“That’s probably gonna get you through some of the rough spots and through some of the challenges you’re going to face as the last team in the division. That’s where Vanderbilt is. Vanderbilt is going to be working its way up all the way from the bottom,” Hall adds. “They have an institutional commitment to be slightly better than that. If that’s your definition of success, Clark Lea is a great hire. … That sounds like I’m damning with faint praise. Given what Vanderbilt did over the past couple of years, I think that’s the goal.”

UT’s similar message

Heupel built his reputation as a coordinator of high-powered offensives and got his first head coaching job at Central Florida, where he went 28-8 in three seasons.

Josh Heupel brings an impressive resume to UT, where transfers have left the cupboard depleted.

-- Photograph Provided

If Heupel, 43, can equal that success at UT, Vols fans will be thrilled following last year’s 3-7 record and an NCAA investigation that ended the Jeremy Pruitt era. Central Florida didn’t face the same caliber of competition as the ultra-powerful Southeastern Conference, but UT has had only one winning season since 2017.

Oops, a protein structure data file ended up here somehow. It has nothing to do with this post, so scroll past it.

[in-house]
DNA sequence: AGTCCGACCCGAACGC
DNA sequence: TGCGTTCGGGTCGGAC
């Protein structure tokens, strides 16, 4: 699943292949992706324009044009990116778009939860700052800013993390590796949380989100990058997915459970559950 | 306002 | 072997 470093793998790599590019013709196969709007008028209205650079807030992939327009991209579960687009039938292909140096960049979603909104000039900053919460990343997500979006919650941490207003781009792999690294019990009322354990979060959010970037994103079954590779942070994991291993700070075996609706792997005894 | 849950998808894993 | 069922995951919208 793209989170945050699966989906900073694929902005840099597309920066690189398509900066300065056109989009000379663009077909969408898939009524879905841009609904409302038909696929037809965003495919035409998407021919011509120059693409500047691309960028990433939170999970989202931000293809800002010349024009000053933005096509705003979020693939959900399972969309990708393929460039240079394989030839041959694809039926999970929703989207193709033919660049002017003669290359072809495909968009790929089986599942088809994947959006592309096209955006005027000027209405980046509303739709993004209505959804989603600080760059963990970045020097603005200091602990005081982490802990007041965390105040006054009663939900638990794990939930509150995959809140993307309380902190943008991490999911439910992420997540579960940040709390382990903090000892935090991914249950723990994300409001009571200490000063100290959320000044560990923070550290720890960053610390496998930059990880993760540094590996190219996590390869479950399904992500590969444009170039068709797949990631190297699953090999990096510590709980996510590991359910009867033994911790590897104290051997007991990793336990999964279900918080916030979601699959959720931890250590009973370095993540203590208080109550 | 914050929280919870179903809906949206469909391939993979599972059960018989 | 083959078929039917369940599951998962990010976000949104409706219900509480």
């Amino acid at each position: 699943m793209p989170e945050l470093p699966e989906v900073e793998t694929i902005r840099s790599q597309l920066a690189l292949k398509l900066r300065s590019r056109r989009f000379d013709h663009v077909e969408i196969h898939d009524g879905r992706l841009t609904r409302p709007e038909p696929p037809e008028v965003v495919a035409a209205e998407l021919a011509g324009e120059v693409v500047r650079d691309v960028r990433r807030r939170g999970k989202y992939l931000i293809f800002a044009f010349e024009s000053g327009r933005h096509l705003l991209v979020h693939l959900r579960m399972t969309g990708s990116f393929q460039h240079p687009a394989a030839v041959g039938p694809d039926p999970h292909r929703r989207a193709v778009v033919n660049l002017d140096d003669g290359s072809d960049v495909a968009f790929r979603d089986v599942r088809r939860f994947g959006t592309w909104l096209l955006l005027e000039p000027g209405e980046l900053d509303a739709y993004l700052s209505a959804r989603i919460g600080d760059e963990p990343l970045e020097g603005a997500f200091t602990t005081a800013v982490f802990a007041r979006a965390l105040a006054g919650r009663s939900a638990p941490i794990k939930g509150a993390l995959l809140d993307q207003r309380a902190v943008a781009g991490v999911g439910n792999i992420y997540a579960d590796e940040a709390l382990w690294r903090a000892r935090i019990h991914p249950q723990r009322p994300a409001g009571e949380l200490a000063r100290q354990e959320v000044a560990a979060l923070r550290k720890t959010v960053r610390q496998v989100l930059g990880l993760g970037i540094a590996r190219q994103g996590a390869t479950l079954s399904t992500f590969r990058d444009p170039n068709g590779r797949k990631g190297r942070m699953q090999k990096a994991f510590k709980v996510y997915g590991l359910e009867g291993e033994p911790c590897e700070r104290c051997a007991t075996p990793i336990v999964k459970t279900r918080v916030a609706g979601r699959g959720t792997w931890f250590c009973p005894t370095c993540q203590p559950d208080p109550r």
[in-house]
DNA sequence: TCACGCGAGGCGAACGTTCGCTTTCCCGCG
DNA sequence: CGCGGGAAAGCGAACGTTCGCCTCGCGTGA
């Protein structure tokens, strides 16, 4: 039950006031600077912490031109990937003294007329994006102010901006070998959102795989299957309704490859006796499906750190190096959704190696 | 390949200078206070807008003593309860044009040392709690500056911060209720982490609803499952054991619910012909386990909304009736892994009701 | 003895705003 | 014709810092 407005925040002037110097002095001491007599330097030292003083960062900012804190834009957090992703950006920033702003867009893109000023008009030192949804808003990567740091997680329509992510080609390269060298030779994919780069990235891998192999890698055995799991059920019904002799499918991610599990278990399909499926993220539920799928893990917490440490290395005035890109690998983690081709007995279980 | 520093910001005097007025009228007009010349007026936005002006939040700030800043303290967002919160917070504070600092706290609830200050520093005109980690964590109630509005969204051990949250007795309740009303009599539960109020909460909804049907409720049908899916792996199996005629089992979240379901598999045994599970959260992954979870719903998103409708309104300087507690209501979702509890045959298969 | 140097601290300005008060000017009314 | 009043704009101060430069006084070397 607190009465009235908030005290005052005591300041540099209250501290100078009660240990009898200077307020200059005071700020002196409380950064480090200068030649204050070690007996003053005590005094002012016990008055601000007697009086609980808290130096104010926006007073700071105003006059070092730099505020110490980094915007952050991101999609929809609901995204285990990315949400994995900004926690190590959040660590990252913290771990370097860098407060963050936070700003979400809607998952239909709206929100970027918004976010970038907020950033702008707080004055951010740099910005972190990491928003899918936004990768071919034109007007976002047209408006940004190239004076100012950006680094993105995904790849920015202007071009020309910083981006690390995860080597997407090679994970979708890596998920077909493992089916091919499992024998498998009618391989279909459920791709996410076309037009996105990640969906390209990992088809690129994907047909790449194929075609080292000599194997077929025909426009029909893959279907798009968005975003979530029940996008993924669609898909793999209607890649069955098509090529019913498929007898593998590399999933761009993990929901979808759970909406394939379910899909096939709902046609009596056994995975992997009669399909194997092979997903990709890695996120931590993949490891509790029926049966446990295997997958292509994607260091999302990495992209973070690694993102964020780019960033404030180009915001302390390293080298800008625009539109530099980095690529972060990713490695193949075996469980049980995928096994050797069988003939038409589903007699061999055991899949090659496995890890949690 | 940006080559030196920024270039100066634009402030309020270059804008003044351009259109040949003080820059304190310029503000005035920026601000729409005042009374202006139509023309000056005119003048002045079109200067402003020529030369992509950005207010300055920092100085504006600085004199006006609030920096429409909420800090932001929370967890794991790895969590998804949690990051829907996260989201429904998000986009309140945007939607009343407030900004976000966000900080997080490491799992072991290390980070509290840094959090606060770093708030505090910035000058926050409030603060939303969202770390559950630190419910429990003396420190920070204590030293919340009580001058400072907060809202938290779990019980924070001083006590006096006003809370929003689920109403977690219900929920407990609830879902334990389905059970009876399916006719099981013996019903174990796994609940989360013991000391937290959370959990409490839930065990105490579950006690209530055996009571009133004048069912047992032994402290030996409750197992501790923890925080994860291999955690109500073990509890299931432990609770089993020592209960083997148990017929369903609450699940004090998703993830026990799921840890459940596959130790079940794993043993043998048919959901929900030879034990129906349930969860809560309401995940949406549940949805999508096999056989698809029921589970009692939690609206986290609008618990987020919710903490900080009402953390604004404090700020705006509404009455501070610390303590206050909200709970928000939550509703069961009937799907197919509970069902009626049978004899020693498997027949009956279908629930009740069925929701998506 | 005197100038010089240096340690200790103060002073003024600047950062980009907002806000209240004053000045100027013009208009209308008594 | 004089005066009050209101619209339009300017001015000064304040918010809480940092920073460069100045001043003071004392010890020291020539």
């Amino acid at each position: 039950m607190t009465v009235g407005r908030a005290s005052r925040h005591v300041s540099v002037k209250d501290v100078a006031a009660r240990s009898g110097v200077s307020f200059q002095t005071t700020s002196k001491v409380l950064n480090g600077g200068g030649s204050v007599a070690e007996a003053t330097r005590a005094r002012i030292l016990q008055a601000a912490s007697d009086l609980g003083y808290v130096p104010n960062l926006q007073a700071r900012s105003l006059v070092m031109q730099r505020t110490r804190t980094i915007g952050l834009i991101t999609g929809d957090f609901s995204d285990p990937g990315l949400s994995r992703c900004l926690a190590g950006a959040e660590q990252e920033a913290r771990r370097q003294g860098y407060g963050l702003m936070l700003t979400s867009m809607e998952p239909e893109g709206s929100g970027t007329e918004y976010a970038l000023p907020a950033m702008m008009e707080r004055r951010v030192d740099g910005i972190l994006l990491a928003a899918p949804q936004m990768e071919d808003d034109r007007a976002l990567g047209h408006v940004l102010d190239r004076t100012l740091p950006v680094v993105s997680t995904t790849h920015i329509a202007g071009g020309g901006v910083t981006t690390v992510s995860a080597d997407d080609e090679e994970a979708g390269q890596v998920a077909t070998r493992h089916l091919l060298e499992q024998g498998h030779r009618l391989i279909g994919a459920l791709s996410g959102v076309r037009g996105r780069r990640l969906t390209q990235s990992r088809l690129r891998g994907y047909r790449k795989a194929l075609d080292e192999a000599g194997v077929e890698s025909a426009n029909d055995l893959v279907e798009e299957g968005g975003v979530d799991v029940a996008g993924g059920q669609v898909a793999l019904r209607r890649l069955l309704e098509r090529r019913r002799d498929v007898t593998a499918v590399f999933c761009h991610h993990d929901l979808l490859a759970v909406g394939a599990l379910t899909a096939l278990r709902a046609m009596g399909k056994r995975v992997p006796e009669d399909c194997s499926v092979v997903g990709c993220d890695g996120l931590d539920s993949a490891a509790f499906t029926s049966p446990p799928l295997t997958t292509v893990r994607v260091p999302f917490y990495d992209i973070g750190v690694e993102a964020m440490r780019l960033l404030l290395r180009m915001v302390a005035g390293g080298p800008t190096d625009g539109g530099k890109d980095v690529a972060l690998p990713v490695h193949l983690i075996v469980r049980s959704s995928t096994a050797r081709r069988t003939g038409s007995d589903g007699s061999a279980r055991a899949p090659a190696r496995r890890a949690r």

Heupel also seeks a culture that is rooted in his philosophies and understanding of the game. He says he’s looking forward to opening night, running onto the field with his team in front of a packed house to celebrate the 100th anniversary of Neyland Stadium.

“(We’re) excited to continue to build the culture that we want to be here at Tennessee individually and collectively as a football team,” says Heupel, who spent the summer building relationships and preaching the ‘Vols For Life’ message.